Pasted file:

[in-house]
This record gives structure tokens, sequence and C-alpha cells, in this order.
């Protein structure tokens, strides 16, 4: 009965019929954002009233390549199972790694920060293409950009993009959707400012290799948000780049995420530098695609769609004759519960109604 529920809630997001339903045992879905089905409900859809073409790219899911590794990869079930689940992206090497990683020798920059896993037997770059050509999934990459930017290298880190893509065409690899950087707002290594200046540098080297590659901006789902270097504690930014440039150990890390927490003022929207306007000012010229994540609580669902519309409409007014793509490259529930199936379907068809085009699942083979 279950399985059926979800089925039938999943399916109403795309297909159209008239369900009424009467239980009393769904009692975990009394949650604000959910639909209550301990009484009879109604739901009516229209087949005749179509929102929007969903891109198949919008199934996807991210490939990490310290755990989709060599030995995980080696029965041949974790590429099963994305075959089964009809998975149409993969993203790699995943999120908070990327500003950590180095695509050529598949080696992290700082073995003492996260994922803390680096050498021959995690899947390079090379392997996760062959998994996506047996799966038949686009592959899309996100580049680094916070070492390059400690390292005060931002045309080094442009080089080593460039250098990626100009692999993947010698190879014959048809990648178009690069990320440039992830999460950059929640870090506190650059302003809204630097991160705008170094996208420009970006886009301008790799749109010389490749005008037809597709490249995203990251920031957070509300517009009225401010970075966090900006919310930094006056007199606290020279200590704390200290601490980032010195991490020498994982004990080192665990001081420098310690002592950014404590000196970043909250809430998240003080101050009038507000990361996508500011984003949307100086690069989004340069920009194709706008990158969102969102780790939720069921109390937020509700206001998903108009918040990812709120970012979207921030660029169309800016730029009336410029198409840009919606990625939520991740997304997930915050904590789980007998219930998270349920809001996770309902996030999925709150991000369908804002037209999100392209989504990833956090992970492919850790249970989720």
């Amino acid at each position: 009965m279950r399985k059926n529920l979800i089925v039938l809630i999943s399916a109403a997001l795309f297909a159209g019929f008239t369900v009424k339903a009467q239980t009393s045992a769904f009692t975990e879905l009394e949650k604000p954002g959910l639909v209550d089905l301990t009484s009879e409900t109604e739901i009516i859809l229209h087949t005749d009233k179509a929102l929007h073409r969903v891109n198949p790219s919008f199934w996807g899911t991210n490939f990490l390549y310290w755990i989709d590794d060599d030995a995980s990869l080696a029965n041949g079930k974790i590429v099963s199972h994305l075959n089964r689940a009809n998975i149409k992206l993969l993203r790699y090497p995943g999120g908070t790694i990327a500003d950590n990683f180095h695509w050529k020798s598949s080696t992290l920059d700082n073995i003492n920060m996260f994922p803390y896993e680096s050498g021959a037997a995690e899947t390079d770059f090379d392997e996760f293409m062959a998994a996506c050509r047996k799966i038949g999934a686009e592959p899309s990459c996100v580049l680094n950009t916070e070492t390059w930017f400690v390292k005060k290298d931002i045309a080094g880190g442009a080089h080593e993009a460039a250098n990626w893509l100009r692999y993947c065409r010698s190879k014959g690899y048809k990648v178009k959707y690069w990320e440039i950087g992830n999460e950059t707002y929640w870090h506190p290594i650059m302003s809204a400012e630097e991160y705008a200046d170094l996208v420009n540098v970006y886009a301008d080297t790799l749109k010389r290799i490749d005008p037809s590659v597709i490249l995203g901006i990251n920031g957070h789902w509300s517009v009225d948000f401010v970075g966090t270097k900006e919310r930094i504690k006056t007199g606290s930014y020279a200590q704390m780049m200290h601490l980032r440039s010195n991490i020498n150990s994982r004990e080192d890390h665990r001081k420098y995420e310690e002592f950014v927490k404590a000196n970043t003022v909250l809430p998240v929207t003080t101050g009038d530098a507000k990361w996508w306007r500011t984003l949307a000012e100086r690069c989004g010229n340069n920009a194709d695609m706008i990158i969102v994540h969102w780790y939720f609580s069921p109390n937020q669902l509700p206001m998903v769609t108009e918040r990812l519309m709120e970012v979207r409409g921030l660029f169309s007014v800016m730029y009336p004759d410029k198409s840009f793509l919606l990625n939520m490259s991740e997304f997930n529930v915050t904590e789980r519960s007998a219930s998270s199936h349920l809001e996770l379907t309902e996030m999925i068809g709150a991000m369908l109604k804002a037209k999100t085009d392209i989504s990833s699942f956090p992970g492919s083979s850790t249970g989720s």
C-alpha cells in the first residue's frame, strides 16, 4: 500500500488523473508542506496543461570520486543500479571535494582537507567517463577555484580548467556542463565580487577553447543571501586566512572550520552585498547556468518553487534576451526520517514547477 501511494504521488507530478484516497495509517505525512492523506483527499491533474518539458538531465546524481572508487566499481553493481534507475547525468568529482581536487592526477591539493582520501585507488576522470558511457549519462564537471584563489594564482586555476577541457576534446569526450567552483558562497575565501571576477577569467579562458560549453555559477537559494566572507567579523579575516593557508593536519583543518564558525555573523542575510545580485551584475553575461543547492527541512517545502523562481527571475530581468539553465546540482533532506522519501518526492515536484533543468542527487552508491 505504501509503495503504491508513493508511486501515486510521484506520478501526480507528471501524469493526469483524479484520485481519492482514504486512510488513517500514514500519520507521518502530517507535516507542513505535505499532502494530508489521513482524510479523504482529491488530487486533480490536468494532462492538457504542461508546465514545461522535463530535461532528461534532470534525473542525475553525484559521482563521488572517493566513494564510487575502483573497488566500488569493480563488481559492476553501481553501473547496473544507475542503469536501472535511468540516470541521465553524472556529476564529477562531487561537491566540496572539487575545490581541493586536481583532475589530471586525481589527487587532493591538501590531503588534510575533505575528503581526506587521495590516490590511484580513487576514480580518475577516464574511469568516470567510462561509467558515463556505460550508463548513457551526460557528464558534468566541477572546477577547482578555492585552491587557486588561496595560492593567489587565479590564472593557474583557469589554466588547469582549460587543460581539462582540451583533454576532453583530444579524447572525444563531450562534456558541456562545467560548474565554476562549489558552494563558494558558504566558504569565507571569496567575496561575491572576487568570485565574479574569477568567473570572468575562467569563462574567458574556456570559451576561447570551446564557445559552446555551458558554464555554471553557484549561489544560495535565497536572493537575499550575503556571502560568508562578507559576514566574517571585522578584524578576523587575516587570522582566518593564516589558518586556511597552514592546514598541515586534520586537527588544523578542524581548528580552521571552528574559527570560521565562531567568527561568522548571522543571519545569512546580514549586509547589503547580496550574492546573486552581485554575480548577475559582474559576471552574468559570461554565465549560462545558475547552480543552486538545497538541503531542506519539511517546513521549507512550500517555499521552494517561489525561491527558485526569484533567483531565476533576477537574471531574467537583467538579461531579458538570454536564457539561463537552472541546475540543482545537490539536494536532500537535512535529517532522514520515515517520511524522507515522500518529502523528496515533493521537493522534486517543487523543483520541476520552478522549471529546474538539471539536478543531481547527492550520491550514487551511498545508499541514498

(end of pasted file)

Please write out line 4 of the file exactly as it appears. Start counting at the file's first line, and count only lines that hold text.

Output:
């Amino acid at each position: 009965m279950r399985k059926n529920l979800i089925v039938l809630i999943s399916a109403a997001l795309f297909a159209g019929f008239t369900v009424k339903a009467q239980t009393s045992a769904f009692t975990e879905l009394e949650k604000p954002g959910l639909v209550d089905l301990t009484s009879e409900t109604e739901i009516i859809l229209h087949t005749d009233k179509a929102l929007h073409r969903v891109n198949p790219s919008f199934w996807g899911t991210n490939f990490l390549y310290w755990i989709d590794d060599d030995a995980s990869l080696a029965n041949g079930k974790i590429v099963s199972h994305l075959n089964r689940a009809n998975i149409k992206l993969l993203r790699y090497p995943g999120g908070t790694i990327a500003d950590n990683f180095h695509w050529k020798s598949s080696t992290l920059d700082n073995i003492n920060m996260f994922p803390y896993e680096s050498g021959a037997a995690e899947t390079d770059f090379d392997e996760f293409m062959a998994a996506c050509r047996k799966i038949g999934a686009e592959p899309s990459c996100v580049l680094n950009t916070e070492t390059w930017f400690v390292k005060k290298d931002i045309a080094g880190g442009a080089h080593e993009a460039a250098n990626w893509l100009r692999y993947c065409r010698s190879k014959g690899y048809k990648v178009k959707y690069w990320e440039i950087g992830n999460e950059t707002y929640w870090h506190p290594i650059m302003s809204a400012e630097e991160y705008a200046d170094l996208v420009n540098v970006y886009a301008d080297t790799l749109k010389r290799i490749d005008p037809s590659v597709i490249l995203g901006i990251n920031g957070h789902w509300s517009v009225d948000f401010v970075g966090t270097k900006e919310r930094i504690k006056t007199g606290s930014y020279a200590q704390m780049m200290h601490l980032r440039s010195n991490i020498n150990s994982r004990e080192d890390h665990r001081k420098y995420e310690e002592f950014v927490k404590a000196n970043t003022v909250l809430p998240v929207t003080t101050g009038d530098a507000k990361w996508w306007r500011t984003l949307a000012e100086r690069c989004g010229n340069n920009a194709d695609m706008i990158i969102v994540h969102w780790y939720f609580s069921p109390n937020q669902l509700p206001m998903v769609t108009e918040r990812l519309m709120e970012v979207r409409g921030l660029f169309s007014v800016m730029y009336p004759d410029k198409s840009f793509l919606l990625n939520m490259s991740e997304f997930n529930v915050t904590e789980r519960s007998a219930s998270s199936h349920l809001e996770l379907t309902e996030m999925i068809g709150a991000m369908l109604k804002a037209k999100t085009d392209i989504s990833s699942f956090p992970g492919s083979s850790t249970g989720s």